Hanwell Town Centre hosts a hostel for people with alcohol and drug related dependency. Hanwell Town Centre has a considerable concentration of outlets selling alcohol (well in excess of 25), on the stretch of the Uxbridge Road between Hanwell Bridge and the Church Road junction and on Boston Road between its junctions with Lower Boston Road and the Uxbridge Road.
Please note, that in their draft Licensing Policy currently in consultation (for implementation in January 2015), the Council has adopted a special, tougher, policy relating to cumulative impact in Ealing Town Centre, Acton Town Centre and Southall Town Centre. Hanwell Town Centre is not included in this tougher policy, even though we are recognised as having an issue with antisocial behaviour associated with alcohol which has a negative impact on the local community.
We would like the stronger policy for Cumulative Impact Areas implemented in Hanwell.
The Nest/The Best Off-Licence, 106-108 Uxbridge Road, Hanwell, London W7 3SU
This off-licence is one of the worst transgressors of the terms of their alcohol sales licence in Hanwell. The police and Council have been working together to identify those traders which sell alcohol to people who are already drunk; to underage young people; before and after their licensed trading hours; and also counterfeit alcohol. The Nest/The Best falls into this category for one or more of these transgressions.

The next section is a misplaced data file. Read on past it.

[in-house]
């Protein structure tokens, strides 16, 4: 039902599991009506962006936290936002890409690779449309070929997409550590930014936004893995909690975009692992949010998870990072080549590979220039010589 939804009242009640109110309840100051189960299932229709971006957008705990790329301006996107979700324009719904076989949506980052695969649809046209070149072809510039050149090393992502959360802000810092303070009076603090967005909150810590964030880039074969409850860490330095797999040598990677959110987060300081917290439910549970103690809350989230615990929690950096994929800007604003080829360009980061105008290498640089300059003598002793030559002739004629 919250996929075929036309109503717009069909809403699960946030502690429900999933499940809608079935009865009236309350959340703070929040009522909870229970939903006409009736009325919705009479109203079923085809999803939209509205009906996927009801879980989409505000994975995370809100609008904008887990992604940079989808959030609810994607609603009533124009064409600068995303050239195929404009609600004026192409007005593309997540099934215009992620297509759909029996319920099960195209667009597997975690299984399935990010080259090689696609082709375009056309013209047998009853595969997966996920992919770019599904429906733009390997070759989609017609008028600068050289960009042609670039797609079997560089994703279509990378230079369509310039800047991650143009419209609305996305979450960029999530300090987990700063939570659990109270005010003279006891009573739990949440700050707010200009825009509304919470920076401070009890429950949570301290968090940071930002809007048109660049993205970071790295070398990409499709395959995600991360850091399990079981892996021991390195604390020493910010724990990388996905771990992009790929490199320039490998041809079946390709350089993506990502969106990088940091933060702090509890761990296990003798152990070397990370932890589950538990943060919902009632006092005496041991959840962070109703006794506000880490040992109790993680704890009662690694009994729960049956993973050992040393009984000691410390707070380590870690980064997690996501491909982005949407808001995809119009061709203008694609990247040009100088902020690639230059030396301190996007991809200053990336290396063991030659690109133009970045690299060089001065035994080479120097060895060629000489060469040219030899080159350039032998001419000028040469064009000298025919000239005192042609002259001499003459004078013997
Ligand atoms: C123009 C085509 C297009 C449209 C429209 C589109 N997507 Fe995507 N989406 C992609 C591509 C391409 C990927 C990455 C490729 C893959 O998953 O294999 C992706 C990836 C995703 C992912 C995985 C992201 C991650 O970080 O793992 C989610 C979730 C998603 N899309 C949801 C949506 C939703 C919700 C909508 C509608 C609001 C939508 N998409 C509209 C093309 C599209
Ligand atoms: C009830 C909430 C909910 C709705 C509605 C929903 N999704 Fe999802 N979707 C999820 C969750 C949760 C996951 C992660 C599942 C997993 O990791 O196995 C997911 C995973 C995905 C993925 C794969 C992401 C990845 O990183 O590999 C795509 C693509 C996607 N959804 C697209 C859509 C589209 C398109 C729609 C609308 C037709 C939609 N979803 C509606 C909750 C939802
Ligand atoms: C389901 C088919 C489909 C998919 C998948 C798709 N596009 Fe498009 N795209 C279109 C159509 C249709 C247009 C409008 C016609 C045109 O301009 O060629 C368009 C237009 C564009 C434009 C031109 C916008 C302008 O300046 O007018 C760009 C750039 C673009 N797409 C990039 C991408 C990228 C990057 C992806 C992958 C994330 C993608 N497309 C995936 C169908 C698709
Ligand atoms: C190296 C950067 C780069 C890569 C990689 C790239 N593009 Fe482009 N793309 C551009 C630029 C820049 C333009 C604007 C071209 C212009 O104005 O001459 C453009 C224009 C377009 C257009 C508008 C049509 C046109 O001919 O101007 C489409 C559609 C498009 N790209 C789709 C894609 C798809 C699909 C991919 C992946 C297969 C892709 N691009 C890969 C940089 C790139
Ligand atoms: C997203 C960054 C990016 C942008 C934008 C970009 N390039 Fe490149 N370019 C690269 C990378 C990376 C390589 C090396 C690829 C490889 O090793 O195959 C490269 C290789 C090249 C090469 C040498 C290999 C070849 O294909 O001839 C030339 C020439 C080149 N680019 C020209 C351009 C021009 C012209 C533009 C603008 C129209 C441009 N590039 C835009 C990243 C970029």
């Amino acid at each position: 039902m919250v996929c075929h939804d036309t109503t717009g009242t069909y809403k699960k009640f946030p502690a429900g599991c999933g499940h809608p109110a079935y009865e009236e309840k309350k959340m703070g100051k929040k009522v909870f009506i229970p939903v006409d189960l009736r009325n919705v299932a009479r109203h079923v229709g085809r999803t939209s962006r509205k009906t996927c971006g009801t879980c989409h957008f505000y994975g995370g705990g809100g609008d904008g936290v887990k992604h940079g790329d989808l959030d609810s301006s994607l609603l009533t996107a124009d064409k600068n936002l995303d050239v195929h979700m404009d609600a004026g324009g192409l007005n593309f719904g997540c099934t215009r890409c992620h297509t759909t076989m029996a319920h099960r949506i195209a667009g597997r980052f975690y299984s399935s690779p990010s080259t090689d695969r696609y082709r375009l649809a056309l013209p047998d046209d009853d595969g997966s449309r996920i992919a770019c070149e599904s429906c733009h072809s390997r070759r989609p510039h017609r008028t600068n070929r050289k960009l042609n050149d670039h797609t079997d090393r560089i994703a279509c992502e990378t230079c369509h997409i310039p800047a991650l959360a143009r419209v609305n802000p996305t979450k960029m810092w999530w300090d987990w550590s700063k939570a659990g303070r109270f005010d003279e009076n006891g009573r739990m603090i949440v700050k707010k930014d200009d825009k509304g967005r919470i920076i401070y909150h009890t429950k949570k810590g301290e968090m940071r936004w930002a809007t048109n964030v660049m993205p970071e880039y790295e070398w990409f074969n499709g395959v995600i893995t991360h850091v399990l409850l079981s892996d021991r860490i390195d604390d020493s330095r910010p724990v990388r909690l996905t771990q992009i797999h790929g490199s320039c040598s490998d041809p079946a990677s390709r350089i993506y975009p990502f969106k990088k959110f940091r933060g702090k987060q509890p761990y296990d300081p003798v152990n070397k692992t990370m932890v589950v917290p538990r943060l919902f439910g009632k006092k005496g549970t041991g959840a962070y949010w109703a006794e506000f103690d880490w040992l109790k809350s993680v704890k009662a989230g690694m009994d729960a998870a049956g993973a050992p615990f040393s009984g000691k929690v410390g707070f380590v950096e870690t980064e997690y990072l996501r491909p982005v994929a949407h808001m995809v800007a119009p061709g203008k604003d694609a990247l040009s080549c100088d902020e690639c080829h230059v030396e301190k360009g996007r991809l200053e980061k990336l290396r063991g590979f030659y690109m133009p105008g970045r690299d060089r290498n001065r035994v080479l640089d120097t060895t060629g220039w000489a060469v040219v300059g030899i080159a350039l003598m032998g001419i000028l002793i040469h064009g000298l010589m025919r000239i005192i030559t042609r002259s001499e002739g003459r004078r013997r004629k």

A Licensing Panel Hearing has been set up to review their licence formally, on Wednesday 5 November (Committee Room 2; Ealing Town Hall; 10.30am).
We believe that we already have too many licensed sellers of alcohol in Hanwell Town Centre, and that those traders that knowingly and persistently trade outside of the terms of their alcohol sales licences should have their licences revoked.
In April Ealing Council's parking charges will rise for the third time in three years. CPZ permit charges will have doubled.
Visitors vouchers will have increased by 350%. For four years the previous Conservative administration froze parking charges.
There is a paper petition supporting this online petition which needs to be added to the total above: paper signatures as at 10 August 2015 = 346.